Gali the sheep here-- deep in thought about how we observed Tisha B'av this year. For those of you unfamiliar with this day in the Jewish calendar, Tisha B'av (The ninth day of the month of Av) commemorates the destruction of the First Temple in Jerusalem and Babylonian Captivity, as well as other exiles and tragedies that have befallen the Jewish people throughout history.
In addition to telling these stories on Tisha B'av, we sing "By the Rivers of Babylon" each Friday during our kabbalat shabbat (welcoming shabbat) ritual at machaneh. The song tells the story of Jews in Babylonian Captivity based on Psalm 137 and written by The Melodians in the 1970's.
By the rivers of Babylon, where we sat down,
And there we wept, when we remembered Zion
But the wicked carried us away in captivity required of us a song
how can we sing the lord's song in a strange land?
Let the words of my mouth and the meditations of our hearts
Be acceptable in thy sight...
We teach our chanichimot (campers) that as Jewish people throughout history, we have not always been welcome in the lands we've called home. We see this history in the lyrics above. We read this history in the book of Exodus teaching that, "A stranger shalt you not oppress; for you know the heart of a stranger, seeing you were strangers in the land of Egypt."
Additionally, like in many Jewish communities, many of our population at machaneh descends from those who left their homes to escape religious persecution within the past century.
Now what does this have to do with our unique Tisha B'av observance this summer? I'm glad you asked!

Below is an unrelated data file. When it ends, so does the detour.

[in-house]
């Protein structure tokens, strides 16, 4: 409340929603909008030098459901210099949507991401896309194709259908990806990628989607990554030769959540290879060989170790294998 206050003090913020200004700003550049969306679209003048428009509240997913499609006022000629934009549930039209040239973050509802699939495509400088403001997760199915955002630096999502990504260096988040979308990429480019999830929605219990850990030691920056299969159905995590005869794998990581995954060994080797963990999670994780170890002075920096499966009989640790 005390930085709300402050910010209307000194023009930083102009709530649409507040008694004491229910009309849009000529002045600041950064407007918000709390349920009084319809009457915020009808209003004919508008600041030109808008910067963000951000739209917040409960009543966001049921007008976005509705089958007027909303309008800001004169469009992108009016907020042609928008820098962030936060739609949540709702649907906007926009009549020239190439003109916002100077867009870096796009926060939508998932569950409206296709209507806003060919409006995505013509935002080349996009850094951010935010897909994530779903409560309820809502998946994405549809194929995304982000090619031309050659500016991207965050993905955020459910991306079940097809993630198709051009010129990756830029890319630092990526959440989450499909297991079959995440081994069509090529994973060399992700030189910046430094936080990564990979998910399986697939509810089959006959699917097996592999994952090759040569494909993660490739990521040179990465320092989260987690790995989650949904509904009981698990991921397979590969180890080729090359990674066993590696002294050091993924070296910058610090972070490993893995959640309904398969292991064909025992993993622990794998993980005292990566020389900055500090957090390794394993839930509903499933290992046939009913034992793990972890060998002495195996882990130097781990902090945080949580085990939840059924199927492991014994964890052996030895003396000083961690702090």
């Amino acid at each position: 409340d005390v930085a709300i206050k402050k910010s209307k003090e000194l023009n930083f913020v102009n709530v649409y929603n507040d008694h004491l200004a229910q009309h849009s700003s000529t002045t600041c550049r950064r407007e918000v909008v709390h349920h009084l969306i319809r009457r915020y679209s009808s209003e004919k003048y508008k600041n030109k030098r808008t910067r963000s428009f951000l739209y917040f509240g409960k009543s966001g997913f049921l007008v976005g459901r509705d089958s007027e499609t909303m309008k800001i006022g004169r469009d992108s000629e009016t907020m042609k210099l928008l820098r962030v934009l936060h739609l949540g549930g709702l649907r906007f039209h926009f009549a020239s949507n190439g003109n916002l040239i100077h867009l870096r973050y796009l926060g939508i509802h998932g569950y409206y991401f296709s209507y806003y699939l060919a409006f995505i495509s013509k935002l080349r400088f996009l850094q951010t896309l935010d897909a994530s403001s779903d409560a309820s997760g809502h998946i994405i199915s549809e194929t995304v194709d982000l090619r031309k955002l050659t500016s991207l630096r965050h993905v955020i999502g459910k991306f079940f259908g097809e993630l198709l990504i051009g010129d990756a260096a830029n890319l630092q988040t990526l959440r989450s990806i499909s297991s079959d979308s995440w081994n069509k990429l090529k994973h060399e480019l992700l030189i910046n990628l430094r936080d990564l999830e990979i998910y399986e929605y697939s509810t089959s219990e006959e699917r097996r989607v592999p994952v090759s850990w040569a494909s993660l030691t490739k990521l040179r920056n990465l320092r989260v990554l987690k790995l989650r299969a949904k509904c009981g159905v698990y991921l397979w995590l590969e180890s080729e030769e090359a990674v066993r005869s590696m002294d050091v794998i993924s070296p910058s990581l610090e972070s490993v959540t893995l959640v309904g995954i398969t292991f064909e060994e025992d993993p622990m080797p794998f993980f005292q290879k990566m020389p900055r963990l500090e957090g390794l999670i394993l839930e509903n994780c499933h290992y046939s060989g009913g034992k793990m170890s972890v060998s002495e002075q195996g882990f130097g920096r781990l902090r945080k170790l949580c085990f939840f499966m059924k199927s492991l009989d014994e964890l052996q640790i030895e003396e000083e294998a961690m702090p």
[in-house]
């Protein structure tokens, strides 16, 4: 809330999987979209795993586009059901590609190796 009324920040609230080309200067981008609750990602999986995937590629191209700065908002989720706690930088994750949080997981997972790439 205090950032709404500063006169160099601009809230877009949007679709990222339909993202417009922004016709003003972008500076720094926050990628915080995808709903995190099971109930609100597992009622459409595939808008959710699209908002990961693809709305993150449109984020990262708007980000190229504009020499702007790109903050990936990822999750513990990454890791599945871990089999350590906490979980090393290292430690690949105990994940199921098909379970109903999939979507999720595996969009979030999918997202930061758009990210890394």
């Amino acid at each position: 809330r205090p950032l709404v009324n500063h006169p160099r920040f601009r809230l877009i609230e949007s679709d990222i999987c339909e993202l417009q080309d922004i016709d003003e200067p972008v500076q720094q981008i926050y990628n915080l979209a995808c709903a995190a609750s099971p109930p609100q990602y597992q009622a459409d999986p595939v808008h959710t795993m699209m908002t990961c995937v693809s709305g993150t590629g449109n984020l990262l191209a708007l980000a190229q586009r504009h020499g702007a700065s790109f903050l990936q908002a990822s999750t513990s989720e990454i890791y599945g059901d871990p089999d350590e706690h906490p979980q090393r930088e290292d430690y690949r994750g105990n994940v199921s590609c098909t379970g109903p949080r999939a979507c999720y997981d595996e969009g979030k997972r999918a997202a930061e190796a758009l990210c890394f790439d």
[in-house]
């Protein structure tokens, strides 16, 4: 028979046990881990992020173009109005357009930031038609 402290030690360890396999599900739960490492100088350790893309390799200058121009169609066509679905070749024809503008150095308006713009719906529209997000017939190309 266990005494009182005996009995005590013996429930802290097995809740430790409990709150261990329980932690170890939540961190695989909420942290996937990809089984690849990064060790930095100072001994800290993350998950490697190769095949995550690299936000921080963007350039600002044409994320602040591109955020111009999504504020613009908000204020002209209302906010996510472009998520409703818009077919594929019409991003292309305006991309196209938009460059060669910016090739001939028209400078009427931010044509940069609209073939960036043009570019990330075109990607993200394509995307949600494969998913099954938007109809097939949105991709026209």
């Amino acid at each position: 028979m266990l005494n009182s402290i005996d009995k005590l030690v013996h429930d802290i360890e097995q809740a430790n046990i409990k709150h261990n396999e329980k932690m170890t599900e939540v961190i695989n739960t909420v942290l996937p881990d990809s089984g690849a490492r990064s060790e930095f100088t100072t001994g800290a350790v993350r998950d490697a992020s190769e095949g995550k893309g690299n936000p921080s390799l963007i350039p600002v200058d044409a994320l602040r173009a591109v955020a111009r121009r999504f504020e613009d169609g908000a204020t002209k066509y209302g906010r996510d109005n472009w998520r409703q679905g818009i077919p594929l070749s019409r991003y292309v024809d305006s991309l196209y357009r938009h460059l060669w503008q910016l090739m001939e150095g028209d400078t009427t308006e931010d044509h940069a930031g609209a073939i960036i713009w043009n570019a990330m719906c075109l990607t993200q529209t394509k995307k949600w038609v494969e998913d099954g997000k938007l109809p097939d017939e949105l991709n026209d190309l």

Throughout the summer, Jewish organizing groups across the US have been calling on their communities to stand up for the populations of refugees and asylum seekers facing ICE roundups, deportation, and targeted mass shootings. Why? We were once strangers in a strange land. Why else? First they came for the immigrants, and I said nothing because I was not an immigrant. And on and on... [continuing Martin Niemöller's 1946 prose].
Earlier this month, the Philadelphia Board of Rabbis decided that their Tisha B'av observance would take the form of a gathering called "For These We Cry Out: A Tisha B'Av Vigil for Refugees" staged on Independence Mall next to the Liberty Bell. We wanted our chanichimot to be a part of their community's mobilization in real time. We wanted them to be able to tell their future chanichimot that they did not stand idly by. So we found a way to get there. And so during shabbat, we sat with our Tzofimot-Madatz (8-12th graders) and spoke about how we would be observing Tisha B'av this weekend. We prepared protest signs and packed them away for the next day's journey.
When we arrived to the vigil this afternoon, it was no surprise that in a crowd of hundreds, we found many familiar faces. Galil alumni attending the vigil wanted to take pictures of our Camp Galil sign. Habonim alumni and parents took the stage as leaders of the program. Parents of our current chanichimot stood with groups from their synagogues and community organizations. We feel honored to be part of a web of caring and compassionate community members who also prioritized being present for the vigil today.
We thank our friends from the Board of Rabbis who provided some of the funding for our transportation to and from machaneh.
Upon arriving back at machaneh this afternoon, we felt the support of our younger chanichimot who practiced their own Tisha B'av action today. Our MishMishimot-Sayarimot (4-6th graders) wrote letters to their local senators demanding action to protect the refugees and asylum seekers living in their home states.
Activism takes many different and important forms. Together we explore the ways that our community can participate. As we learn from the lessons of our history, we say as a community that Never Again is Now.
Gali the Sheep
Ps. What do the sheep say to protect one another? "I'm looking out for ewe"